Tom is on a roll; another interesting These Days on KPBS. The topic for this segment is consumerism and the holidays. His guests were Kalle Lasn of Adbusters, the always entertaining Rev Billy Talen of the Church of Stop Shopping, and Philip Gay, professor and chairman of the sociology department at San Diego State University.
It is an interesting topic to me, as I have been trying to reduce my consumption over the past few years. It went as expected, with Rev Billy giving his always entertaining sermon, and Tom not knowing what the hell to do with him. The good Rev rambles a bit (mostly anti-chain), but always makes me laugh.
Kalle talked a bit about the start of Adbusters, then focused on manufactured culture and the over-consumption that it promotes. Philip Gay seemed to be there mostly as an apologist for consumer culture – insisting buying crap in stores was a perfectly legitimate and even spiritual response to the holiday. A plastic whatever from China has the same value as spending time with family or a handmade gift. Everyone go back to the mall and buy, Buy, BUY! I found this statement from him at the end of the program particularity depressing:
“Most people get through the holidays because they will be doing it next year. The same thing, buying the same kind of presents for the same people and shopping at the same malls. And they are doing it because they like to do it. Because they get some satisfaction and fulfillment out of doing it or they wouldn’t continuously do it. Plus, Christmas is the season that you buy gifts and consume… And sorry, but its not all spiritual. This is the time you save money and buy gifts for people.”
Uh, I’m going to guess he is in the “Receiving Gifts” Love Languages camp. I kid. Sort of. The statement above seems particularly naive coming from a sociology professor. He seems to be saying enjoyment or pleasure are the only reasons that people do things? I guess things like implied obligation, family tradition, marketing, and (manufactured) culture don’t affect people at all. I know a few people who would rather not do the gift part of the holiday, guess they are freaks.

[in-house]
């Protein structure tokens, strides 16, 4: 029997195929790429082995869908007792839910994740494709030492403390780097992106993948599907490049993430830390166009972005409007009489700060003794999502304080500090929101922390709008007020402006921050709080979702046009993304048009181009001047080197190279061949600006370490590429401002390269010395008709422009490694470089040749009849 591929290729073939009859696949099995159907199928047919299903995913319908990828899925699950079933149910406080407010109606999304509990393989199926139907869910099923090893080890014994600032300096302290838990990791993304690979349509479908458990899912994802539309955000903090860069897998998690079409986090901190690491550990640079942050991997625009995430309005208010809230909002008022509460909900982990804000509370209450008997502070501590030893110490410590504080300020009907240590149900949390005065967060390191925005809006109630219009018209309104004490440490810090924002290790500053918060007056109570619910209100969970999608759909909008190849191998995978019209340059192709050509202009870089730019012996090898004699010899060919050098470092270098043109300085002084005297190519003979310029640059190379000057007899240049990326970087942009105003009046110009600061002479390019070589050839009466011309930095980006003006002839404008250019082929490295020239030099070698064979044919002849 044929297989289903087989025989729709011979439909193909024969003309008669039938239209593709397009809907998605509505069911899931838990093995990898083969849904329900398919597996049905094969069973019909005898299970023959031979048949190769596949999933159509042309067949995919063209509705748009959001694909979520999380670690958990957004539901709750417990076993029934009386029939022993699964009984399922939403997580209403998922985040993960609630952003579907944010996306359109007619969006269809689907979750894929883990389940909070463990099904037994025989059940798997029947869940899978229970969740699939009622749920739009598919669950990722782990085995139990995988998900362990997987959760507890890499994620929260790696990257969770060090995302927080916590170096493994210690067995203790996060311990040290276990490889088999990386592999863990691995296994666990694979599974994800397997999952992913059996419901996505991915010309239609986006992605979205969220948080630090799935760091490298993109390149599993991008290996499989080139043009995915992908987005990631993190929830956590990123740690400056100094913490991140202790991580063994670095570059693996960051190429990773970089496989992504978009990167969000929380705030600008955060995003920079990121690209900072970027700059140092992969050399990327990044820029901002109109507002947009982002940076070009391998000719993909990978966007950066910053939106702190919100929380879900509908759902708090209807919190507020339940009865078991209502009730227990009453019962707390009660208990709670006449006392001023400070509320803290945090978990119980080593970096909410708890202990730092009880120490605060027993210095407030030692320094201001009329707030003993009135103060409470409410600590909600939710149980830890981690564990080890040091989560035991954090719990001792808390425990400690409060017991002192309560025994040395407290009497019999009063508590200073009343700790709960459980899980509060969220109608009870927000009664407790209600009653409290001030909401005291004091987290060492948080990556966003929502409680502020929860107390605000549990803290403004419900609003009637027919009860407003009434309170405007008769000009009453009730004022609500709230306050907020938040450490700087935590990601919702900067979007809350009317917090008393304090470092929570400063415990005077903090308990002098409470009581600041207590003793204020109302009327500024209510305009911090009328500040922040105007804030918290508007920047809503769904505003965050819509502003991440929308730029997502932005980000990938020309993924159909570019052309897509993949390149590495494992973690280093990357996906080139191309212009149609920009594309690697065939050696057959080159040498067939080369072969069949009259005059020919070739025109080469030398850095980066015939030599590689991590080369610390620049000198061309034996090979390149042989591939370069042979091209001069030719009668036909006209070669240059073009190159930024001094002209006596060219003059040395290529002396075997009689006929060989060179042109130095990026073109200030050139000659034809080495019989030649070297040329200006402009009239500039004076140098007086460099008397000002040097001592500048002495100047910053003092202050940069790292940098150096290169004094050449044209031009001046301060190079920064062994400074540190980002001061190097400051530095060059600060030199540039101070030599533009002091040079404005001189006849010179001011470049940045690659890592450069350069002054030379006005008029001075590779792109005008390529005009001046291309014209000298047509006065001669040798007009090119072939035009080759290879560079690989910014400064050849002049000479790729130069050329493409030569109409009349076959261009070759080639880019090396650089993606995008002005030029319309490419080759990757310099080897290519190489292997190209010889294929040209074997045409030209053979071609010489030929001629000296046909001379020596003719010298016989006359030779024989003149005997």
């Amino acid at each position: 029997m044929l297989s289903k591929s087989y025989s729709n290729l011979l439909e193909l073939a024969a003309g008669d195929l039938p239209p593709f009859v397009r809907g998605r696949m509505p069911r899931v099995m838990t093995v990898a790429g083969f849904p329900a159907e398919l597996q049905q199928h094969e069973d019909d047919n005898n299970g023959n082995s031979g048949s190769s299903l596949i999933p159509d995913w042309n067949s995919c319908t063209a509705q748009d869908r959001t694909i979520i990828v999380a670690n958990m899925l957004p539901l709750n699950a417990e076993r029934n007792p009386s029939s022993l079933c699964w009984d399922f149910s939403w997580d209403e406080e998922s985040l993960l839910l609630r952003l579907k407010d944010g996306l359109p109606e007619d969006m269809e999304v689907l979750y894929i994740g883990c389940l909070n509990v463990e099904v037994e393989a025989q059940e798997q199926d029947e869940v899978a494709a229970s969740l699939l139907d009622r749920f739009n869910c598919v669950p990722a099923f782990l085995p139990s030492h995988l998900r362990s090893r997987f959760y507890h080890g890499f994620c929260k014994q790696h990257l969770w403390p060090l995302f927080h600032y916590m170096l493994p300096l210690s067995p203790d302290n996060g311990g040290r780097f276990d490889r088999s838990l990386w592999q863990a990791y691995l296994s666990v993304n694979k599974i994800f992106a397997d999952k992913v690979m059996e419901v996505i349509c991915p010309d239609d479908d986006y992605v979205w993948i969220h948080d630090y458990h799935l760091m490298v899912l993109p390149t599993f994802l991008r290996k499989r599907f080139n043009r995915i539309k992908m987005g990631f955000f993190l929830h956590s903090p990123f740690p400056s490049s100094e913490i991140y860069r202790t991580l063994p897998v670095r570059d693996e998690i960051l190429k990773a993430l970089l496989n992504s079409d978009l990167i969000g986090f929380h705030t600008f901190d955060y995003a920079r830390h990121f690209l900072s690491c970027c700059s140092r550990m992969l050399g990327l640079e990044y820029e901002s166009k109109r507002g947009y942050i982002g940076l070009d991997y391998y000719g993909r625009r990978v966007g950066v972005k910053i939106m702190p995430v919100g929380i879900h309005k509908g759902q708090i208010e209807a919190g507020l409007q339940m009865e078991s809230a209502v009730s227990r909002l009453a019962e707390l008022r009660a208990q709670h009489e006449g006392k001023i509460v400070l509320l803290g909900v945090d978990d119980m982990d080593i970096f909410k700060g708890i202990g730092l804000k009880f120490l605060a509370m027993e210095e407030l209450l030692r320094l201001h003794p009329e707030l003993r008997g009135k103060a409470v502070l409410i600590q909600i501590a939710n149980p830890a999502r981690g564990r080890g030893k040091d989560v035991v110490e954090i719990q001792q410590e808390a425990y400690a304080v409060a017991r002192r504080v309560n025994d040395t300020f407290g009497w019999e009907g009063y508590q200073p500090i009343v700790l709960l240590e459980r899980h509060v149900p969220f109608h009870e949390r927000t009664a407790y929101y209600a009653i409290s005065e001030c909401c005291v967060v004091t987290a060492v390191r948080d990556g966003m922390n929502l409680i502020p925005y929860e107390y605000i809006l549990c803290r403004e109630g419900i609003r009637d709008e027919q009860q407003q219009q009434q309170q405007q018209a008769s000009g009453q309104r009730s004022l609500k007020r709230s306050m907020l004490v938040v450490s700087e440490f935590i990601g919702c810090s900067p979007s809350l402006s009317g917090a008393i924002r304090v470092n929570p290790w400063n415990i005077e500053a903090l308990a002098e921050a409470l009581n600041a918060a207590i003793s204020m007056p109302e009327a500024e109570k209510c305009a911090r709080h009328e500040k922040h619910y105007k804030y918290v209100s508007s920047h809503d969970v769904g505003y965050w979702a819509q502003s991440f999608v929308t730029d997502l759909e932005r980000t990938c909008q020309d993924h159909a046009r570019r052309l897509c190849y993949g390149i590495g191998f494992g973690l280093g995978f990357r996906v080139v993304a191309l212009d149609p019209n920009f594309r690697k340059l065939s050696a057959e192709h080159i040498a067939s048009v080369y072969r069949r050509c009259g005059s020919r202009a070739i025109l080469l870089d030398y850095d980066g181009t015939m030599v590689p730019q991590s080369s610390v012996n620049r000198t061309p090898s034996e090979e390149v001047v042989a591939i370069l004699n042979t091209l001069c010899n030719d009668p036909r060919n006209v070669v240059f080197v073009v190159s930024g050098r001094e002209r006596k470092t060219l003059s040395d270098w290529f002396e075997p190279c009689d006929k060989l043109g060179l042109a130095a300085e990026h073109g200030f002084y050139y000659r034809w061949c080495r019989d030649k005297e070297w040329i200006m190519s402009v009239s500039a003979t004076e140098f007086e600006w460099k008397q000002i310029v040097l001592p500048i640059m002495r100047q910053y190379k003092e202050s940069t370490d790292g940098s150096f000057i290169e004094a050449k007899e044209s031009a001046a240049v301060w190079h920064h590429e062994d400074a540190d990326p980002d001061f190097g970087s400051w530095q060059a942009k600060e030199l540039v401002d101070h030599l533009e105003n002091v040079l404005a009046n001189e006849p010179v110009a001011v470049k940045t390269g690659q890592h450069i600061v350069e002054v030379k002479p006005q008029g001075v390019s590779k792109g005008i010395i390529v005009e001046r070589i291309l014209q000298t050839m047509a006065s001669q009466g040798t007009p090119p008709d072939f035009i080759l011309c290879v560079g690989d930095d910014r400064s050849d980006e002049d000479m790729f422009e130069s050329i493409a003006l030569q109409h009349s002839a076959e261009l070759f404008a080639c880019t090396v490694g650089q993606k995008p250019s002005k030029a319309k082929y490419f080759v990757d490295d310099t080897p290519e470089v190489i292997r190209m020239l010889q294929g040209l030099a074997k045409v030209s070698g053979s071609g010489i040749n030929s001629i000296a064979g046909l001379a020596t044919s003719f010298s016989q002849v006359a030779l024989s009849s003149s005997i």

The panel was asked about how to navigate a commercial Christmas. Other guests had called in previously to talk about mall-gift alternatives – pooling money for a vacation from one caller, and homemade gifts from another. Kalle seemed quite realistic about it, guessing that it would take five years or so before you change a family’s culture towards a new outlook. Philip on the other hand said don’t bother trying to change. Dual incomes means no time, just shop your way to happiness.
When it comes to gifts, I am typically on the “I don’t need anything” end of the spectrum. One of the best gifts I’ve received in the last few years was a jar of home-made highbush cranberry jam, from my sister. Anna swings towards the other end, and is one of those people that loves to buy gifts for people. For our wedding, however, neither of us saw the need for gifts, so our invites initially said just that. That didn’t go over well. People were almost insulted at the request, and it seemed as if we were going to get gifts anyway. So we broke down and put up a wish list. But, we also included links to a number of different charities. Many people donated, but more chose to give something physical. The safe bet I guess.
This Christmas I told people that they could always donate rather than send a gift. It will be interesting to see how many people take me up on it. I’m tempted to have an all donations Christmas next year, but it might be tough to pull off. Christmas seems a little less pliable to others than to me for some reason. I suspect my experience of growing up during a some lean Christmas’ gave me a different perspective on the season. Or, I could just be a leftist puritan grinch. Careful, I might steal your tree.